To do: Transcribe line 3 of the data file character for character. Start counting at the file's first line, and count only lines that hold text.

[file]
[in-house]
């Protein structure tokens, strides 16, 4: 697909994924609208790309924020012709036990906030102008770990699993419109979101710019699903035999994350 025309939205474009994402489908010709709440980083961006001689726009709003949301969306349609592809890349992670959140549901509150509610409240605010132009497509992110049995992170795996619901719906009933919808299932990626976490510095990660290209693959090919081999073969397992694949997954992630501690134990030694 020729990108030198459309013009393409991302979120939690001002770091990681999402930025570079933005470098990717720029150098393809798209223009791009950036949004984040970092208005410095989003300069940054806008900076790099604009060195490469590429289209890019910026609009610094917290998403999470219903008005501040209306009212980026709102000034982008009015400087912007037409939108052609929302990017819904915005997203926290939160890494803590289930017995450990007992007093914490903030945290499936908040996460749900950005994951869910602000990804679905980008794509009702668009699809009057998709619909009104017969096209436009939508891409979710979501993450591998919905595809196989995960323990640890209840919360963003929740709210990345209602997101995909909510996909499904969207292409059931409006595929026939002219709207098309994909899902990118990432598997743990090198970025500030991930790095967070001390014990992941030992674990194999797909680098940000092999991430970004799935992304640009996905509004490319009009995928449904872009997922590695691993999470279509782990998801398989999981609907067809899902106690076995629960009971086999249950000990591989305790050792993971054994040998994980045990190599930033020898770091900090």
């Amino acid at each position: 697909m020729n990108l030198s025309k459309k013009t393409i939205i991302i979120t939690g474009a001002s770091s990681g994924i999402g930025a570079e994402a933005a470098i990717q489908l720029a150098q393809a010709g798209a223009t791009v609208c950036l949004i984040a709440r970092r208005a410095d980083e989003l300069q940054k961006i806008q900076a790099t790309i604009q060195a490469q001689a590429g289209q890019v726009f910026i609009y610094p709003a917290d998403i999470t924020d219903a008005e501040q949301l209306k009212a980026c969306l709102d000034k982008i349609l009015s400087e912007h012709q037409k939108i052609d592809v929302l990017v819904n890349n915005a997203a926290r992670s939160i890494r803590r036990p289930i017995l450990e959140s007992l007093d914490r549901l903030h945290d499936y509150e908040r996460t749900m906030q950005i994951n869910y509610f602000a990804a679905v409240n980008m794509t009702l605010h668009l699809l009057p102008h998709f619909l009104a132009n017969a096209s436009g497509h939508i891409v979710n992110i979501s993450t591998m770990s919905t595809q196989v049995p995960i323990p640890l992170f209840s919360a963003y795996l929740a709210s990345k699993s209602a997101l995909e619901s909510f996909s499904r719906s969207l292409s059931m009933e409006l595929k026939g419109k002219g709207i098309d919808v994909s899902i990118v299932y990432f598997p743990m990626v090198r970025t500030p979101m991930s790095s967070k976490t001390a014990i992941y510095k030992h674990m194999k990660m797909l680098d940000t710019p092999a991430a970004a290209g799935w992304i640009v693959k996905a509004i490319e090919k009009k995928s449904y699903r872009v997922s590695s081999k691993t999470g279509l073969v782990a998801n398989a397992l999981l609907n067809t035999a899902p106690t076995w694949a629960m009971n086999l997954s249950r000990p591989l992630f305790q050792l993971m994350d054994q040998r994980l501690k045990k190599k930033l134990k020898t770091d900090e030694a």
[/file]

């Amino acid at each position: 697909m020729n990108l030198s025309k459309k013009t393409i939205i991302i979120t939690g474009a001002s770091s990681g994924i999402g930025a570079e994402a933005a470098i990717q489908l720029a150098q393809a010709g798209a223009t791009v609208c950036l949004i984040a709440r970092r208005a410095d980083e989003l300069q940054k961006i806008q900076a790099t790309i604009q060195a490469q001689a590429g289209q890019v726009f910026i609009y610094p709003a917290d998403i999470t924020d219903a008005e501040q949301l209306k009212a980026c969306l709102d000034k982008i349609l009015s400087e912007h012709q037409k939108i052609d592809v929302l990017v819904n890349n915005a997203a926290r992670s939160i890494r803590r036990p289930i017995l450990e959140s007992l007093d914490r549901l903030h945290d499936y509150e908040r996460t749900m906030q950005i994951n869910y509610f602000a990804a679905v409240n980008m794509t009702l605010h668009l699809l009057p102008h998709f619909l009104a132009n017969a096209s436009g497509h939508i891409v979710n992110i979501s993450t591998m770990s919905t595809q196989v049995p995960i323990p640890l992170f209840s919360a963003y795996l929740a709210s990345k699993s209602a997101l995909e619901s909510f996909s499904r719906s969207l292409s059931m009933e409006l595929k026939g419109k002219g709207i098309d919808v994909s899902i990118v299932y990432f598997p743990m990626v090198r970025t500030p979101m991930s790095s967070k976490t001390a014990i992941y510095k030992h674990m194999k990660m797909l680098d940000t710019p092999a991430a970004a290209g799935w992304i640009v693959k996905a509004i490319e090919k009009k995928s449904y699903r872009v997922s590695s081999k691993t999470g279509l073969v782990a998801n398989a397992l999981l609907n067809t035999a899902p106690t076995w694949a629960m009971n086999l997954s249950r000990p591989l992630f305790q050792l993971m994350d054994q040998r994980l501690k045990k190599k930033l134990k020898t770091d900090e030694a």